The Garden Centre returned once again, and at a cost of 600 euros, scaffolded the tree and set about removing the branches so that the weevil would not have anything to snack on, and for safety the dead ones wouldn’t fall off and kill me if I happened to be stood under the tree at the same time! My roof got a reprieve this winter too. And I slept soundly all the way through for the first time since I have lived here, safe in the knowledge that I would be dry and not have to listen to the drip plop drip sound, for every time the wind blew, a branch fell off, hit the roof and gave me a new leak to fix. But bloody buggery bollocks and sods law that this last winter was the driest on record and we never even had a thunderstorm! Bloody typical!
The Camera have been writing threatening letters all summer, have sent the forestry commission and the Health and Safety people all to see and inspect the tree, as the neighbours had been complaining about the safety of it. I had to concede in the end and gave my assurances that it would be chopped down by October, well before this next winter would set in. Not shy of letting me get away with keeping it there for a little longer, I received another recorded delivery letter from the Camera with yet another threat over court and I duly paid the garden centre a visit today to book in the impending amputation. So, this is the end of an era for my little Quinta da Palmeira. As of the 17th October, my little totem pole of grass will be hacked up and chopped down. Of course they will now be obliged to redraw their village and island maps as this land mark disappears from the landscape with which it has belonged and grown with for nearly two centuries and I now face the sad theoretical idea of changing the name of my house from Quinta da Palmeira to Quinta nao Palmeira!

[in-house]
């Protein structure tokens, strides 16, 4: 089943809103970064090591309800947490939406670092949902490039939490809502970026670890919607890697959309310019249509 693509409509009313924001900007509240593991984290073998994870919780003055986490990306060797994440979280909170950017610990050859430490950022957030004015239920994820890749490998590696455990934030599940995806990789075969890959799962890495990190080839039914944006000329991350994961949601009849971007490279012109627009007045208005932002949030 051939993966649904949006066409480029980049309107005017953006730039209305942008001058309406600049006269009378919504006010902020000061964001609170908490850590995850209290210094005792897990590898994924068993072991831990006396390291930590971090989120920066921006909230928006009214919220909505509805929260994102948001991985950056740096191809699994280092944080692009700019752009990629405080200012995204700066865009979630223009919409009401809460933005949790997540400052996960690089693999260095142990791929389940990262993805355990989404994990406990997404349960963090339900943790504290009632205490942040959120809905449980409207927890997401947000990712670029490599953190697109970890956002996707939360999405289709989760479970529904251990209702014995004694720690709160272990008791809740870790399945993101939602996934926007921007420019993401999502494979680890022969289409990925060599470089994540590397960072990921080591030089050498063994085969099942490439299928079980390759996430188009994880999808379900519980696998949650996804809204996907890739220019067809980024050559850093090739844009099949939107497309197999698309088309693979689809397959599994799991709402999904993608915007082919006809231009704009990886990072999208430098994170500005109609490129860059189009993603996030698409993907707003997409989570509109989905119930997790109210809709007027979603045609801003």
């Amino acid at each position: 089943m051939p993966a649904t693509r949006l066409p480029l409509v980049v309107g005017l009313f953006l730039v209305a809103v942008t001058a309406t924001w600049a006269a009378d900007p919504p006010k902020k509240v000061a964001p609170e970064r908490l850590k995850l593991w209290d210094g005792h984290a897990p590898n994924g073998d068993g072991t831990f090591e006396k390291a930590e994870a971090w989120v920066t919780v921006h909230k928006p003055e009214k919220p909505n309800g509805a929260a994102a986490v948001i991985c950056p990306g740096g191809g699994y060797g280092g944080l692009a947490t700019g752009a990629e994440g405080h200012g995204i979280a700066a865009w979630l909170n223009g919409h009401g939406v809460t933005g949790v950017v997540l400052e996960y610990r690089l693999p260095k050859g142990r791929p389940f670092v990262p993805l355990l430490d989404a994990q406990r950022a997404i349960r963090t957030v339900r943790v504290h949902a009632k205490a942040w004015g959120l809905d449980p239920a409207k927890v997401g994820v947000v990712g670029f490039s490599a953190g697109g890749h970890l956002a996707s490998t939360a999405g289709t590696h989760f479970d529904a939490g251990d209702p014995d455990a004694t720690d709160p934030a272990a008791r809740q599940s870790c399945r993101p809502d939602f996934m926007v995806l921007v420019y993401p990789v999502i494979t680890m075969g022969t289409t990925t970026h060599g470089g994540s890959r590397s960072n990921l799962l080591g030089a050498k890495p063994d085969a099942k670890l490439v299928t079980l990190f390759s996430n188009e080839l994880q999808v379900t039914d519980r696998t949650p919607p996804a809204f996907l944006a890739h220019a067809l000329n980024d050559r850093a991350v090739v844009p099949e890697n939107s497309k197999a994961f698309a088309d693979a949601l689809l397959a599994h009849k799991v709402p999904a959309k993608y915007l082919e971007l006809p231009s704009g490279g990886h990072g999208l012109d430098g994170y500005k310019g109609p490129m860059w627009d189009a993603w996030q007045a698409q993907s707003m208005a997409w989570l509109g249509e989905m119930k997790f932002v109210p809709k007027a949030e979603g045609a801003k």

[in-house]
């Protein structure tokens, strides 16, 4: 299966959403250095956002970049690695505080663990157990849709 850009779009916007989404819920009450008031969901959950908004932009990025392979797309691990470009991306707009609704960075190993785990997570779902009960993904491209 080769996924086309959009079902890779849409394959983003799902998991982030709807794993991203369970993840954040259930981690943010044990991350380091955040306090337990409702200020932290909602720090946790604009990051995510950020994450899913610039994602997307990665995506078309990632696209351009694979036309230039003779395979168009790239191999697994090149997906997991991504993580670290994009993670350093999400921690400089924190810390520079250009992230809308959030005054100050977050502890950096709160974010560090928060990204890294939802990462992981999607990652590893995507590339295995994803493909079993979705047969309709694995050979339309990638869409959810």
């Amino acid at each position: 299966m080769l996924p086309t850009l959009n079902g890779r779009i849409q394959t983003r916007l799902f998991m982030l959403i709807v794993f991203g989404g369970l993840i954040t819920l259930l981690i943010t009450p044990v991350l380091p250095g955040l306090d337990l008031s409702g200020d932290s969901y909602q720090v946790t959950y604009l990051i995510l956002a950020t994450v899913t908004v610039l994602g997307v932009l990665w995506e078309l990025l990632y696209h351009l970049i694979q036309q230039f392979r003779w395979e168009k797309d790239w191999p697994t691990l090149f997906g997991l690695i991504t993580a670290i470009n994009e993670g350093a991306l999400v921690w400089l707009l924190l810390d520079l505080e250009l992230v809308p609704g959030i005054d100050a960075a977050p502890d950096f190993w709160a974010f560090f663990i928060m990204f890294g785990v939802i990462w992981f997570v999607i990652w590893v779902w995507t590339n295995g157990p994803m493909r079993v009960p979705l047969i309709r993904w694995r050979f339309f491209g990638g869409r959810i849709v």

I am sitting here and cannot believe how emotional I am getting over a bloody tree. BUT its not JUST a tree! Its a peice of important Madeiran history that belongs to an important historical house in this immediate area of Ponta do Sol, and as the sad amputation of a landmark disappears so does the historical value of the house and the area along with it. As new buildings creep and grow up and around the area and hide the facade of the Ponta do Sol, Madeiran equivalent (on a much smaller scale) of a ‘Downton Abbey’ of Livramento, I find myself wanting to preserve this for as long as I can and I hope that it will do with this blog entry for a few more years to come, when the next 3-10 owners of this abode wants to research its roots. AND now I will shut up!
On another note; which I nearly forgot, the other half of this post was supposed to be dedicated to the word ‘Snicker Doodles’ and Productive Day, AS I now can’t be bothered to ramble on any more as it is really late, I will keep you in suspense and carry that fable on for tomorrow!